Austen Said:

Patterns of Diction in Jane Austen's Major Novels


Your search returned 422 results



marriage status

class status

mode of speech

“what is your opinion now of this sad business of Jane's? For my part, I am determined never to speak of it again to anybody. I told my sister Phillips so the other day. But I cannot find out that Jane saw anything of him in London. Well, he is a very undeserving young man — and I do not suppose there's the least chance in the world of her ever getting him now. There is no talk of his coming to Netherfield again in the summer; and I have inquired of everybody too, who is likely to know.”
“Oh well! it is just as he chooses. Nobody wants him to come. Though I shall always say that he used my daughter extremely ill; and if I was her, I would not have put up with it. Well, my comfort is, I am sure Jane will die of a broken heart; and then he will be sorry for what he has done.”
“Well, Lizzy,”
“and so the Collinses live very comfortable, do they? Well, well, I only hope it will last. And what sort of table do they keep? Charlotte is an excellent manager, I dare say. If she is half as sharp as her mother, she is saving enough. There is nothing extravagant in their housekeeping, I dare say.”
“A great deal of good management, depend upon it. Yes, yes. They will take care not to outrun their income. They will never be distressed for money. Well, much good may it do them! And so, I suppose, they often talk of having Longbourn when your father is dead. They look upon it as quite their own, I dare say, whenever that happens.”
“No; It would have been strange if they had; but I make no doubt they often talk of it between themselves. Well, if they can be easy with an estate that is not lawfully their own, so much the better. I should be ashamed of having one that was only entailed on me.”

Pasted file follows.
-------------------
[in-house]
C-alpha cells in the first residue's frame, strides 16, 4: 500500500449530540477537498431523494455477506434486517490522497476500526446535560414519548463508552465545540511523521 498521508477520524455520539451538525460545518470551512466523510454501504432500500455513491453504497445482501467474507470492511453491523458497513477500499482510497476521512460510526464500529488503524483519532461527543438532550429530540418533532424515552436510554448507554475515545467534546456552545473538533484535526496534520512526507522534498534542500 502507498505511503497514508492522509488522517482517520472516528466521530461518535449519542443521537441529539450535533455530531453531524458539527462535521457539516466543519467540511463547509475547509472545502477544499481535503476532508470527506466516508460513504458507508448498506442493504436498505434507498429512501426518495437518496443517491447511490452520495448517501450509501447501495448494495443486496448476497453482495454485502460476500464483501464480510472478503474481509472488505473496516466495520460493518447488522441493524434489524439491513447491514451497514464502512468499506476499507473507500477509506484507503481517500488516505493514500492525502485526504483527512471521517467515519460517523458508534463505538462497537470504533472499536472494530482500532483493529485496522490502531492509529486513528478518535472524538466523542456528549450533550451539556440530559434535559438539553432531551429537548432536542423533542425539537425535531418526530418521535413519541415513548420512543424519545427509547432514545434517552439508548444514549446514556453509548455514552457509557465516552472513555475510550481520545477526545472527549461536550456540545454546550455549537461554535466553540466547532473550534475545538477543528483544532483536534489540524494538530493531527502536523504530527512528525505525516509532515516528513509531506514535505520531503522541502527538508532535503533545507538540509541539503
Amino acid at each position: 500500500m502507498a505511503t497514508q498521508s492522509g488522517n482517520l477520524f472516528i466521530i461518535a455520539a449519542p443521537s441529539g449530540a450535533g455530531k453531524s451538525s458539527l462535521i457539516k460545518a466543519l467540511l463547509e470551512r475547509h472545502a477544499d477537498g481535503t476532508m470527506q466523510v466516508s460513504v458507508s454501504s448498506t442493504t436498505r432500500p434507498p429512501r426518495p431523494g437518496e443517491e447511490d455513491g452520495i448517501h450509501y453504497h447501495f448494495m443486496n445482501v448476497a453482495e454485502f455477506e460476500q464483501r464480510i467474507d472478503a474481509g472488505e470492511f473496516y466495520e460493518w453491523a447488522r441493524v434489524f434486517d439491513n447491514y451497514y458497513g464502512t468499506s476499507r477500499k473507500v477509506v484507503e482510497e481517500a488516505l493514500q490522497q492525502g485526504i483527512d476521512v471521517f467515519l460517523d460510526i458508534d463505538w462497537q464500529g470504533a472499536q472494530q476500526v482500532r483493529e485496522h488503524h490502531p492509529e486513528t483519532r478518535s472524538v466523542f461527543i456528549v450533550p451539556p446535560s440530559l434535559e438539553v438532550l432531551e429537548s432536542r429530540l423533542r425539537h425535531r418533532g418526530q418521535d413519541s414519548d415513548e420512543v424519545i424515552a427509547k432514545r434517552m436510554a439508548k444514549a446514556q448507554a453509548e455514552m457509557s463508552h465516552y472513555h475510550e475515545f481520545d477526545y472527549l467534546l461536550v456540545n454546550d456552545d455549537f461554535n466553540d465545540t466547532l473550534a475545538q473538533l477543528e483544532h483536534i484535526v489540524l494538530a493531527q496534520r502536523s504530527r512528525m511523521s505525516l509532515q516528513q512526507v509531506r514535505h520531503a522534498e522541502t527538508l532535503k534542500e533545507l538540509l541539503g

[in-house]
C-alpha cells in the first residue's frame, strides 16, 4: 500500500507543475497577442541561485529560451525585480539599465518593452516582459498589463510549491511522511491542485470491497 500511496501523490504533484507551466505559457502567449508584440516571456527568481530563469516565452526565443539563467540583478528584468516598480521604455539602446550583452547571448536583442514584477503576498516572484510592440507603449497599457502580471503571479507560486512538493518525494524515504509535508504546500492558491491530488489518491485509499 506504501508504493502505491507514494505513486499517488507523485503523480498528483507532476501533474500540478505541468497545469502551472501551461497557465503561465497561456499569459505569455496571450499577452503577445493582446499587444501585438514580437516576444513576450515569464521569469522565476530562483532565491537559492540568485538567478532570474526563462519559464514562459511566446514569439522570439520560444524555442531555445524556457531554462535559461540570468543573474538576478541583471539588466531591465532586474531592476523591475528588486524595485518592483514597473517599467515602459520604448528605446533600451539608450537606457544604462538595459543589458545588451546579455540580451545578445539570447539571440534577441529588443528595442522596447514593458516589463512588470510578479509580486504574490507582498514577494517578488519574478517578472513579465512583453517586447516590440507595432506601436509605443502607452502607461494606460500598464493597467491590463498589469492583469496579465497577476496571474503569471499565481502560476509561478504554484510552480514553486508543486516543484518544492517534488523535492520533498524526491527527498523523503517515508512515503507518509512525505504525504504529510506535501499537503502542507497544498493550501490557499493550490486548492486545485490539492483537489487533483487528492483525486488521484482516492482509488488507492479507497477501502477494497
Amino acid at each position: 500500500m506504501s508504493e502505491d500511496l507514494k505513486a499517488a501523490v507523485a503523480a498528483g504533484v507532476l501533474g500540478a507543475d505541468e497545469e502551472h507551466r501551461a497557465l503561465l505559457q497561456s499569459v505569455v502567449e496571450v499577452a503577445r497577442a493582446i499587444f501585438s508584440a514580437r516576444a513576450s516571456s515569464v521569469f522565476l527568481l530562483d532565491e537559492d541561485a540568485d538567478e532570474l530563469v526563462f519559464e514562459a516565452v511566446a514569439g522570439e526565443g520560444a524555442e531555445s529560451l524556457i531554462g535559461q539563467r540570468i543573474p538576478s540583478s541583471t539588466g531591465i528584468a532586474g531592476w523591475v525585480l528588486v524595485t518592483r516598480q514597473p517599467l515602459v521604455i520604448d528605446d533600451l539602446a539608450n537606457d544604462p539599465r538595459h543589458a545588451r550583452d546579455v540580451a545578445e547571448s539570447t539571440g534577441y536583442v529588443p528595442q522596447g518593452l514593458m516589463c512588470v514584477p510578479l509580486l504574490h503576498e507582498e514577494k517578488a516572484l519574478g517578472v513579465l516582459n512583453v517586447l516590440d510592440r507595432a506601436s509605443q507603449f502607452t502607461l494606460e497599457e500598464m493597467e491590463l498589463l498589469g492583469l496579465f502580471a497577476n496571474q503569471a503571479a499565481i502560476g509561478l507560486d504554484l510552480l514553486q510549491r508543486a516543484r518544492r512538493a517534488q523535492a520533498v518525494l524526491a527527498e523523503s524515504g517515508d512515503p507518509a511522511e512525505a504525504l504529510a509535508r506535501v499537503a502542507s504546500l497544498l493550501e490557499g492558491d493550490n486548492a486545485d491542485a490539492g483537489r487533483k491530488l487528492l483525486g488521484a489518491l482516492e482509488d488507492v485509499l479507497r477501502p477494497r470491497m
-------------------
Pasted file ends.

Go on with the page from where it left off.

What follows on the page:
she had herself endured on a similar occasion, five-and-twenty years ago.
“I am sure,”
“I cried for two days together when Colonel Miller's regiment went away. I thought I should have broken my heart.”
“If one could but go to Brighton!”
“A little sea-bathing would set me up forever.”
“Lydia will never be easy until she has exposed herself in some public place or other, and we can never expect her to do it with so little expense or inconvenience to her family as under the present circumstances.”
“Already arisen?”
“What, has she frightened away some of your lovers? Poor little Lizzy! But do not be cast down. Such squeamish youths as cannot bear to be connected with a little absurdity are not worth a regret. Come, let me see the list of the pitiful fellows who have been kept aloof by Lydia's folly.”
“Do not make yourself uneasy, my love. Wherever you and Jane are known you must be respected and valued; and you will not appear to less advantage for having a couple of — or I may say, three — very silly sisters. We shall have no peace at Longbourn if Lydia does not go to Brighton. Let her go, then. Colonel Forster is a sensible man, and will keep her out of any real mischief; and she is luckily too poor to be an object of prey to anybody. At Brighton she will be of less importance even as a common flirt than she has been here. The officers will find women better worth their notice. Let us hope, therefore, that her being there may teach her her own insignificance. At any rate, she cannot grow many degrees worse, without authorising us to lock her up for the rest of her life.”
Lydia's going to Brighton
her husband's never intending to go there himself.
for the felicity of her daughter,
she should not miss the opportunity of enjoying herself as much as possible —
“If I had been able,”